Tuesday, November 6, 2012

Lilies can do the strangest things...

I received this very rare form Lilium philadelphicum var. andinum forma immaculata (or so I have seen it called) from a friend that produced bulbs through tissue culture.  This form originates from Fort McMurray, Alberta, Canada, where it was found in one the northernmost populations of Lilium philadelphicum.  

This variant is well-known to the people of this region and is the symbol of the Saskatchewan Conservation Data Centre (http://www.biodiversity.sk.ca/).  Rarities such as this can be responsibly enjoyed by botanists and horticulturists when ethical collection protocols are followed to enter such plants into cultivation.  When propagated in vitro this species can be maintained over a long period of time.

You may also be wondering why this plant is flowering now.  Turns out that, despite being notoriously difficult garden plant, when grown in small containers and given supplemental lighting in greenhouse conditions, this species is very plastic and two flowering periods per year can be achieved.  Here is an article about forcing Lilium philadelphicum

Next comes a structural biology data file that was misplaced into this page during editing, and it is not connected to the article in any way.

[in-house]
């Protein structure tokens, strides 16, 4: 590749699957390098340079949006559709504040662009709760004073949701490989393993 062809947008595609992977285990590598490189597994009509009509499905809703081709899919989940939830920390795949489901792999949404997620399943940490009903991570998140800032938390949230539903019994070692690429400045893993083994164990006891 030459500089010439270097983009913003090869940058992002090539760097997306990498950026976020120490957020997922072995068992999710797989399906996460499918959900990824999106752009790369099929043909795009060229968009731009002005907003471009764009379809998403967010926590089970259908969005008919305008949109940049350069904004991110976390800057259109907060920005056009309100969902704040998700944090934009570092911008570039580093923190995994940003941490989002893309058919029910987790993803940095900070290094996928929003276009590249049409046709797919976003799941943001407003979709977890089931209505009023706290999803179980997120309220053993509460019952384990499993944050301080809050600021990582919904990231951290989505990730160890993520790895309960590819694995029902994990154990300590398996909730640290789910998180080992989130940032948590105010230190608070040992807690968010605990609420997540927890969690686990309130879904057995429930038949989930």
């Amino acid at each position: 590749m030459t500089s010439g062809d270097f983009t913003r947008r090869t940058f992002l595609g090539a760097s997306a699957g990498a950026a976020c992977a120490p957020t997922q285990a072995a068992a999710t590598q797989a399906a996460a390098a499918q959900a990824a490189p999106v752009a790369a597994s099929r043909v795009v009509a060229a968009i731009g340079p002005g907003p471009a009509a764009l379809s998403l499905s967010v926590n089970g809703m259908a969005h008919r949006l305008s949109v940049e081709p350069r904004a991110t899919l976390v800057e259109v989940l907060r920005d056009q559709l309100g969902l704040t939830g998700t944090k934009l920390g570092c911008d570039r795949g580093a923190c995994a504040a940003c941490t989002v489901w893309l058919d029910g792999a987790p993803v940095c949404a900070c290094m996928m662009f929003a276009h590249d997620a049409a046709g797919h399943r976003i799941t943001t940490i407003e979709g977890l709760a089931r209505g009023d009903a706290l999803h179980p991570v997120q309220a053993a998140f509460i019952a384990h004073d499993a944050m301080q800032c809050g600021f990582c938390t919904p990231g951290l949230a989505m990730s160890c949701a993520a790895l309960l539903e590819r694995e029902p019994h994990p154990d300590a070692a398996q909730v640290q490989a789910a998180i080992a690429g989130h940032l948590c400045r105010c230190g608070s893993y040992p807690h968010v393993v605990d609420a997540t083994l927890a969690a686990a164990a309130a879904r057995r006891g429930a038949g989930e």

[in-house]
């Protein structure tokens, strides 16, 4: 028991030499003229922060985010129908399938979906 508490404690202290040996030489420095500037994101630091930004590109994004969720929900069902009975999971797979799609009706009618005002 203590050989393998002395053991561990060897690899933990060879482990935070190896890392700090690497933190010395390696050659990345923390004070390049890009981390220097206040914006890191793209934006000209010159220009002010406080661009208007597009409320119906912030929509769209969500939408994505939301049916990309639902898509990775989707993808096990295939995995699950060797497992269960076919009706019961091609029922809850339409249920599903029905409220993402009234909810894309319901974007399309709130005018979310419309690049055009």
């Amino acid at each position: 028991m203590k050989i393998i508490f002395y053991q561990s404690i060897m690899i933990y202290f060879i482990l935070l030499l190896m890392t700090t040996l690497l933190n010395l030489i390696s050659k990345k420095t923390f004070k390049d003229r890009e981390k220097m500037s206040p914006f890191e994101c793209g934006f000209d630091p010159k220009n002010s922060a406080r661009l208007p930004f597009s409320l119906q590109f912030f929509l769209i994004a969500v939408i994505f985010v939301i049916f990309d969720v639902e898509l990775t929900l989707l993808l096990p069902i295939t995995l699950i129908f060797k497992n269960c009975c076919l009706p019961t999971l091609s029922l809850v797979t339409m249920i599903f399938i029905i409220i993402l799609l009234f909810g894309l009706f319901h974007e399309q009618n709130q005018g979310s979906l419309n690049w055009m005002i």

The entire plant is only 8 inches (20 cm) tall and displays the characteristic upper whorls of foliage that defines var. andinum

The best is yet to come.  Today I harvested the pollen of the yellow phil.  I also stained it with acetocarmine and the pollen is quite viable.  Below are some pictures of an F1 clone of a Lilium philadelphicum X L. catesbaei hybrid made by the same friend who tissue cultured the yellow phil.  I am going to cross it to this plant when it opens in a few days.  It will be interesting to see if the cross takes and the ration of yellow progeny, if there are any.

Lilium philadelphicum X L. catesbaei clone showing a robust flowering stem.

Lilium philadelphicum X L. catesbaei

1 comment:

  1. Awesome. I've found Hemerocallis and Hosta pollen can remain viable in a standard fridge for 14+ days. Excited to see the F1 bloom!